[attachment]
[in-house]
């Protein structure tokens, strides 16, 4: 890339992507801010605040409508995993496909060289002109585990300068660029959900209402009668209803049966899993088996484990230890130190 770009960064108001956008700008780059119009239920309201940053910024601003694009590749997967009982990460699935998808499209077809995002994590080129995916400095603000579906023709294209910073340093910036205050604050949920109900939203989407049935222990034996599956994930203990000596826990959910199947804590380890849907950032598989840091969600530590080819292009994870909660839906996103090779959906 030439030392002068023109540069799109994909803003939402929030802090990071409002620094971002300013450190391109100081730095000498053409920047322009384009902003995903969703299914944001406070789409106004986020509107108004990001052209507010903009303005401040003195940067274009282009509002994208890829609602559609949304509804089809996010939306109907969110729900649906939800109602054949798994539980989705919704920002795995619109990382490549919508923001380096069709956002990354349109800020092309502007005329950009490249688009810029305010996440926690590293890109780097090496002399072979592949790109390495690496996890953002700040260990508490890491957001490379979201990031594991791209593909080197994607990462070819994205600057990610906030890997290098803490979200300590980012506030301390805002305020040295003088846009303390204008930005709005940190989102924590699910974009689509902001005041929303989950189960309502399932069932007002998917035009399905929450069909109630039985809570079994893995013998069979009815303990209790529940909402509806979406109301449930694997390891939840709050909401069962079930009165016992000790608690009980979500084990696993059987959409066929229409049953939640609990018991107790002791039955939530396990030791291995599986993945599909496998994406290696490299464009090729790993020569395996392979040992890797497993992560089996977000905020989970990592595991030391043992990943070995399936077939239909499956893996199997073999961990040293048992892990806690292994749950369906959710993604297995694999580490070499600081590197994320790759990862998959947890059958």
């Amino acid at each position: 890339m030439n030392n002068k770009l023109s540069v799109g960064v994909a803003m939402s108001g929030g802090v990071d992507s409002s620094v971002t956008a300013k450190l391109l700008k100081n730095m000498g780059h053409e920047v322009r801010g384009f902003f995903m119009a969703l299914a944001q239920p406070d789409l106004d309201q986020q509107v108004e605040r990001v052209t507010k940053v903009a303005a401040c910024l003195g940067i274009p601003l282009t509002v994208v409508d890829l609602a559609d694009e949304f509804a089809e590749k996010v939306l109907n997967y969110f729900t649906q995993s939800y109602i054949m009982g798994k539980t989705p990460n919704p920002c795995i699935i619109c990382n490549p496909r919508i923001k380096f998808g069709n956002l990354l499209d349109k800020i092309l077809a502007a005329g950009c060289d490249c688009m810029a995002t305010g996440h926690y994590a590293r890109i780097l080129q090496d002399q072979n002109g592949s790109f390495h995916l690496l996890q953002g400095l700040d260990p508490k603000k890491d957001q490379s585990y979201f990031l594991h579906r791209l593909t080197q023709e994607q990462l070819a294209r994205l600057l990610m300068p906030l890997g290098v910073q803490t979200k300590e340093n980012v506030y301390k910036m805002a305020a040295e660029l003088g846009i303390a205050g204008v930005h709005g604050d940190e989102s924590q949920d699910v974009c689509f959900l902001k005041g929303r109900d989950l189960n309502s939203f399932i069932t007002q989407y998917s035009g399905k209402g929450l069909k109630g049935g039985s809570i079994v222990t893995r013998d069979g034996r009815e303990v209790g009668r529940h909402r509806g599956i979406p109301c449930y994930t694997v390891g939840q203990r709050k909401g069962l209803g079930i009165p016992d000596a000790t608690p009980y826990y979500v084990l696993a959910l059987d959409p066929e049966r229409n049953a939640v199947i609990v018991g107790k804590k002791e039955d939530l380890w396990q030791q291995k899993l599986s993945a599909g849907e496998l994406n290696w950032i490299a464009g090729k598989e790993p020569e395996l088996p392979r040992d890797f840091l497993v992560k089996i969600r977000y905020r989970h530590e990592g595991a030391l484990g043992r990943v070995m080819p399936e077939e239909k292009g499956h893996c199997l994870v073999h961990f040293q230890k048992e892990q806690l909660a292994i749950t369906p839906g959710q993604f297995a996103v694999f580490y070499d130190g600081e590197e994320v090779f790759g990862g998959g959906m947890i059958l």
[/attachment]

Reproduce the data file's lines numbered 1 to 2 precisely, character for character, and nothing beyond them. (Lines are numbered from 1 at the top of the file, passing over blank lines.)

[in-house]
């Protein structure tokens, strides 16, 4: 890339992507801010605040409508995993496909060289002109585990300068660029959900209402009668209803049966899993088996484990230890130190 770009960064108001956008700008780059119009239920309201940053910024601003694009590749997967009982990460699935998808499209077809995002994590080129995916400095603000579906023709294209910073340093910036205050604050949920109900939203989407049935222990034996599956994930203990000596826990959910199947804590380890849907950032598989840091969600530590080819292009994870909660839906996103090779959906 030439030392002068023109540069799109994909803003939402929030802090990071409002620094971002300013450190391109100081730095000498053409920047322009384009902003995903969703299914944001406070789409106004986020509107108004990001052209507010903009303005401040003195940067274009282009509002994208890829609602559609949304509804089809996010939306109907969110729900649906939800109602054949798994539980989705919704920002795995619109990382490549919508923001380096069709956002990354349109800020092309502007005329950009490249688009810029305010996440926690590293890109780097090496002399072979592949790109390495690496996890953002700040260990508490890491957001490379979201990031594991791209593909080197994607990462070819994205600057990610906030890997290098803490979200300590980012506030301390805002305020040295003088846009303390204008930005709005940190989102924590699910974009689509902001005041929303989950189960309502399932069932007002998917035009399905929450069909109630039985809570079994893995013998069979009815303990209790529940909402509806979406109301449930694997390891939840709050909401069962079930009165016992000790608690009980979500084990696993059987959409066929229409049953939640609990018991107790002791039955939530396990030791291995599986993945599909496998994406290696490299464009090729790993020569395996392979040992890797497993992560089996977000905020989970990592595991030391043992990943070995399936077939239909499956893996199997073999961990040293048992892990806690292994749950369906959710993604297995694999580490070499600081590197994320790759990862998959947890059958």